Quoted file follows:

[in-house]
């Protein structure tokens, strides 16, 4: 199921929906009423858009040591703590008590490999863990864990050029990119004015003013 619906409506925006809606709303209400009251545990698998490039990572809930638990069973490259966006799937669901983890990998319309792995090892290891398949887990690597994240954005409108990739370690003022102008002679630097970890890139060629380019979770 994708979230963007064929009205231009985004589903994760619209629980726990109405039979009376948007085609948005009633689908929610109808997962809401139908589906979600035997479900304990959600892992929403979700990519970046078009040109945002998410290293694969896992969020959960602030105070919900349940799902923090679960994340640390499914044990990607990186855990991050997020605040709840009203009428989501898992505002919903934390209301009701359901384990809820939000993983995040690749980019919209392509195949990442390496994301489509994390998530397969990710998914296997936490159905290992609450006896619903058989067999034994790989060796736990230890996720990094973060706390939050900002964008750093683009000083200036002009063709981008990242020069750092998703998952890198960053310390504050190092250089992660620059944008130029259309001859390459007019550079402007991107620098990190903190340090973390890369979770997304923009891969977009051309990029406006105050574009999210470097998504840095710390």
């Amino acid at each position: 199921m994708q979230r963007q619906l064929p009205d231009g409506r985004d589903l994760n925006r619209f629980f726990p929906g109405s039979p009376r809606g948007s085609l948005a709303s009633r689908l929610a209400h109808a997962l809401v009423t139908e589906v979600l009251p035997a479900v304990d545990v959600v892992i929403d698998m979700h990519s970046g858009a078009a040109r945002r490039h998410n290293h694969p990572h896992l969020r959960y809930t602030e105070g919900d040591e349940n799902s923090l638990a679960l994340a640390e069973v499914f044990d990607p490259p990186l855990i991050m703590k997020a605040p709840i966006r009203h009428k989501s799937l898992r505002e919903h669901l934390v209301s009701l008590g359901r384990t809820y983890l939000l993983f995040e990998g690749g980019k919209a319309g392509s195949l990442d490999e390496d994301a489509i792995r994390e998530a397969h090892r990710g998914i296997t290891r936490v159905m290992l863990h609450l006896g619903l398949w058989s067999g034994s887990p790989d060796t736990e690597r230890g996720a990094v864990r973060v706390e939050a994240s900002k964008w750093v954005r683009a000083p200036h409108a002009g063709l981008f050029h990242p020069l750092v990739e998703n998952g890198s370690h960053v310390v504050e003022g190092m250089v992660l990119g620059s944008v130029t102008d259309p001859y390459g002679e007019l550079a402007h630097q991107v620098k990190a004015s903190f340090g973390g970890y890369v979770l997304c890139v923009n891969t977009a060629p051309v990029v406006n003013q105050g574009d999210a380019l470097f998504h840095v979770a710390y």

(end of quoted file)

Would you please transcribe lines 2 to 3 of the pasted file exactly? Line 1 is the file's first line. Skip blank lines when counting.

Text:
């Protein structure tokens, strides 16, 4: 199921929906009423858009040591703590008590490999863990864990050029990119004015003013 619906409506925006809606709303209400009251545990698998490039990572809930638990069973490259966006799937669901983890990998319309792995090892290891398949887990690597994240954005409108990739370690003022102008002679630097970890890139060629380019979770 994708979230963007064929009205231009985004589903994760619209629980726990109405039979009376948007085609948005009633689908929610109808997962809401139908589906979600035997479900304990959600892992929403979700990519970046078009040109945002998410290293694969896992969020959960602030105070919900349940799902923090679960994340640390499914044990990607990186855990991050997020605040709840009203009428989501898992505002919903934390209301009701359901384990809820939000993983995040690749980019919209392509195949990442390496994301489509994390998530397969990710998914296997936490159905290992609450006896619903058989067999034994790989060796736990230890996720990094973060706390939050900002964008750093683009000083200036002009063709981008990242020069750092998703998952890198960053310390504050190092250089992660620059944008130029259309001859390459007019550079402007991107620098990190903190340090973390890369979770997304923009891969977009051309990029406006105050574009999210470097998504840095710390």
């Amino acid at each position: 199921m994708q979230r963007q619906l064929p009205d231009g409506r985004d589903l994760n925006r619209f629980f726990p929906g109405s039979p009376r809606g948007s085609l948005a709303s009633r689908l929610a209400h109808a997962l809401v009423t139908e589906v979600l009251p035997a479900v304990d545990v959600v892992i929403d698998m979700h990519s970046g858009a078009a040109r945002r490039h998410n290293h694969p990572h896992l969020r959960y809930t602030e105070g919900d040591e349940n799902s923090l638990a679960l994340a640390e069973v499914f044990d990607p490259p990186l855990i991050m703590k997020a605040p709840i966006r009203h009428k989501s799937l898992r505002e919903h669901l934390v209301s009701l008590g359901r384990t809820y983890l939000l993983f995040e990998g690749g980019k919209a319309g392509s195949l990442d490999e390496d994301a489509i792995r994390e998530a397969h090892r990710g998914i296997t290891r936490v159905m290992l863990h609450l006896g619903l398949w058989s067999g034994s887990p790989d060796t736990e690597r230890g996720a990094v864990r973060v706390e939050a994240s900002k964008w750093v954005r683009a000083p200036h409108a002009g063709l981008f050029h990242p020069l750092v990739e998703n998952g890198s370690h960053v310390v504050e003022g190092m250089v992660l990119g620059s944008v130029t102008d259309p001859y390459g002679e007019l550079a402007h630097q991107v620098k990190a004015s903190f340090g973390g970890y890369v979770l997304c890139v923009n891969t977009a060629p051309v990029v406006n003013q105050g574009d999210a380019l470097f998504h840095v979770a710390y």